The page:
Pigmenta Aurum Watercolour by Pia Meenakshi
Pigmenta was created out of desperation, when finding good art supplies was difficult and expensive in India, especially Bengaluru. For Pia, it is important to be able to play with materials and get the hang of different mediums, be it watercolour, charcoal, digital art, and so on. “A few years ago, I began paying more attention to art materials. I wanted a clear understanding of the difference between high-end art materials and the lower, more inexpensive brands. What were the elements that determined the overall quality of the product? I read extensively on how art supplies were made and slowly came to understand the science of it. With that knowledge, I started reviewing materials and started a blog, which became a space where I would examine a particular product in detail and test its applications. Most importantly, I tell my readers where to find it in India, especially Bangalore,” informs Pia.
Experiments by Neethi using Pigmenta paints
From there began her journey making her own materials. It started off with pastels, which were easy to make but not useful to her work. Eventually, she stumbled on countless recipes for watercolour, which she fine-tuned for years until she created her own standard recipe to follow. “Once I started making gold paint, which I use a lot, I started sharing samples with illustrators and friends. They loved it! That’s where the idea of making these paints available to everyone interested came from,” shares Pia.
However, this process of becoming a paint maker has not meant disowning all other paints. “I'm happy with the branded paint sets I have. But I really enjoy making and using that perfect dark blood shade, or the perfect wine. I have started mixing base colours with shimmer pigments and creating paints with more depth. When you make something from scratch and really understand the science and composition of the materials, you respect it and the hard work that goes into making it. Traditional artists from history used to stretch and prime their own canvases and grind their own paints. It's good to go back and borrow good habits from them. It's something I feel all artists should explore at some point,” she notes.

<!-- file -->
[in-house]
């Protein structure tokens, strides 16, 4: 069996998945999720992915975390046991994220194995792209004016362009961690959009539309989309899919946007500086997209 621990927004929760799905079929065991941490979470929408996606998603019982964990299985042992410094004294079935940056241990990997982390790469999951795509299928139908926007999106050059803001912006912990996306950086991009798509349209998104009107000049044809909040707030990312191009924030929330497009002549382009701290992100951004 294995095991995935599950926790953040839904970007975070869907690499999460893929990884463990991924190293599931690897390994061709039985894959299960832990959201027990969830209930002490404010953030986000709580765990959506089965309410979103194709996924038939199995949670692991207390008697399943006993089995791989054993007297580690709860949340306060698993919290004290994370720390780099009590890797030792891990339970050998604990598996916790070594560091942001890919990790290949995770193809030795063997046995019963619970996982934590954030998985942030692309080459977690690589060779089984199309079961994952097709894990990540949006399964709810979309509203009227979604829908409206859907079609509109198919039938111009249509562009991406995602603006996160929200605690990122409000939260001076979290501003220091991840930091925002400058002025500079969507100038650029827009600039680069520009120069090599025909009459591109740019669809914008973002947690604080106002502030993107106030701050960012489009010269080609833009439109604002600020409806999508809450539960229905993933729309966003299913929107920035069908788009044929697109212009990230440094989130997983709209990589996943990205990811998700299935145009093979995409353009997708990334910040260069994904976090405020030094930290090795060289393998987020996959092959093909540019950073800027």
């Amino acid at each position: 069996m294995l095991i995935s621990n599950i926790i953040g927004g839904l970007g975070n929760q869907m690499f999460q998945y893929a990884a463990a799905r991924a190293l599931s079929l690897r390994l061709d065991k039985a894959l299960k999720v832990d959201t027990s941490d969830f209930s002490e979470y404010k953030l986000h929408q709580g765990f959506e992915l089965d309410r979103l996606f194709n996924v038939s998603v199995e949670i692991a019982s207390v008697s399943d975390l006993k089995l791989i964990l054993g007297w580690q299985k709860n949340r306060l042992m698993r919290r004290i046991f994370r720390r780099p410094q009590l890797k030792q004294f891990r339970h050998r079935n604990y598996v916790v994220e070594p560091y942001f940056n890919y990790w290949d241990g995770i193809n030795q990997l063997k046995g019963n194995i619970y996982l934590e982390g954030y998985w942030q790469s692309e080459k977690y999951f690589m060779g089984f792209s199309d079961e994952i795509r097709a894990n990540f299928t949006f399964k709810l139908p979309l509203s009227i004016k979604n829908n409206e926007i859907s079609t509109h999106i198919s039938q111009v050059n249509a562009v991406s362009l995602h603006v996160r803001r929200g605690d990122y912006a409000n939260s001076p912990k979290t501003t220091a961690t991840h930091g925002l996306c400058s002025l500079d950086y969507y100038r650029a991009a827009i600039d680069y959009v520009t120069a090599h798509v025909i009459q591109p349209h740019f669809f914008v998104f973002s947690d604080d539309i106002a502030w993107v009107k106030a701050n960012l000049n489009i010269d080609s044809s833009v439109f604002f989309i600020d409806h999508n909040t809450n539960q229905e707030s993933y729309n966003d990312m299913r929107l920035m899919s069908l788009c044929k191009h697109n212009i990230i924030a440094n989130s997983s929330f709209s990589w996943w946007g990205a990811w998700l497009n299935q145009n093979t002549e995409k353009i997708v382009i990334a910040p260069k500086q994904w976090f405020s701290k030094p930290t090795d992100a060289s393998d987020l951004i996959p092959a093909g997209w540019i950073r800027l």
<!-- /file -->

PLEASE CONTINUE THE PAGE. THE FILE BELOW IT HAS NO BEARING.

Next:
Experiments by Sudeepti Tucker using Pigmenta paints
Interestingly, it is nature and colours themselves that inspired the artist more than other paint makers around the globe. “For example, I want to make pigment out of soil or even plants! I often wonder about various colour combinations, and what colours they would make. That's what inspires me to make the paints I make.”
Elaborating the Research and Development phase of the product, Pia explains that instead of scientific testing, she conducted logical tests being an artist herself. “A lot of the trial and error is based on two factors: the pigment themselves and the binder that binds them. Various pigments behave differently and it took me a long time to find the pigment that worked in terms of giving the finish that I wanted. The consistency of each batch is regulated by following a fixed recipe. Some colours might differ slightly, especially those composed of more than one pigment. But I make small batches, let it set, try it after a week, make another batch, and compare.”
Pia’s experiments with Pigmenta paints
Going forward, Pia’s plans do not include scaling production or going commercial. “I want a gold paint to be available in India which isn't expensive, for people to be able to go beyond the primary colours. I want it to be handmade, to make them in batches as limited edition sets and colours. There's more value and appreciation for paints that are made by hand and colours that might never be made again.” Art lovers can also look forward to a variety of sketchbooks from the Pigmenta bandwagon in the near future.
“When I wanted to launch Pigmenta many years ago, I was planning it to be a proper commercial art supply store. But it was overwhelming for one person to do and it never took off. This time, my plan is to start small, work handmade and take it as it comes,” wraps up the paint maker.
Pigmenta Motherlode Phantom Pink, Specture Blue, Rosewater, and Aurum created by Pia Meenakshi
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Image source: Pia Meenakshi